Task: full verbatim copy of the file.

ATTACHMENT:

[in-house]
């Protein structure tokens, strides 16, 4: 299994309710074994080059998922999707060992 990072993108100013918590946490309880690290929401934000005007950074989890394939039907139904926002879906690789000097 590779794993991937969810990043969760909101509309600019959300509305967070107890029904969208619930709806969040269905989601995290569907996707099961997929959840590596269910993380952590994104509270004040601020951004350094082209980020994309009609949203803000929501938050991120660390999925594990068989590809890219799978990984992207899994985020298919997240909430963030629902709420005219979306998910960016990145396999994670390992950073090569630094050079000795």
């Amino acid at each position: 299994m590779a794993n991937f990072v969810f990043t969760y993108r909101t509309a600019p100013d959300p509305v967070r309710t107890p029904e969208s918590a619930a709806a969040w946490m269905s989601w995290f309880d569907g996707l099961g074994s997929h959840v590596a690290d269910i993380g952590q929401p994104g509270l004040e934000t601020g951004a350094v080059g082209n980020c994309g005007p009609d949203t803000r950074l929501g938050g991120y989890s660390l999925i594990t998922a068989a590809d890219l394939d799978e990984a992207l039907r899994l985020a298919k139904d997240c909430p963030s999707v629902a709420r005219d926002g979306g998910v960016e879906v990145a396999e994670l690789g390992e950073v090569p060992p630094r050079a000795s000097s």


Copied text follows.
[in-house]
């Protein structure tokens, strides 16, 4: 299994309710074994080059998922999707060992 990072993108100013918590946490309880690290929401934000005007950074989890394939039907139904926002879906690789000097 590779794993991937969810990043969760909101509309600019959300509305967070107890029904969208619930709806969040269905989601995290569907996707099961997929959840590596269910993380952590994104509270004040601020951004350094082209980020994309009609949203803000929501938050991120660390999925594990068989590809890219799978990984992207899994985020298919997240909430963030629902709420005219979306998910960016990145396999994670390992950073090569630094050079000795």
């Amino acid at each position: 299994m590779a794993n991937f990072v969810f990043t969760y993108r909101t509309a600019p100013d959300p509305v967070r309710t107890p029904e969208s918590a619930a709806a969040w946490m269905s989601w995290f309880d569907g996707l099961g074994s997929h959840v590596a690290d269910i993380g952590q929401p994104g509270l004040e934000t601020g951004a350094v080059g082209n980020c994309g005007p009609d949203t803000r950074l929501g938050g991120y989890s660390l999925i594990t998922a068989a590809d890219l394939d799978e990984a992207l039907r899994l985020a298919k139904d997240c909430p963030s999707v629902a709420r005219d926002g979306g998910v960016e879906v990145a396999e994670l690789g390992e950073v090569p060992p630094r050079a000795s000097s």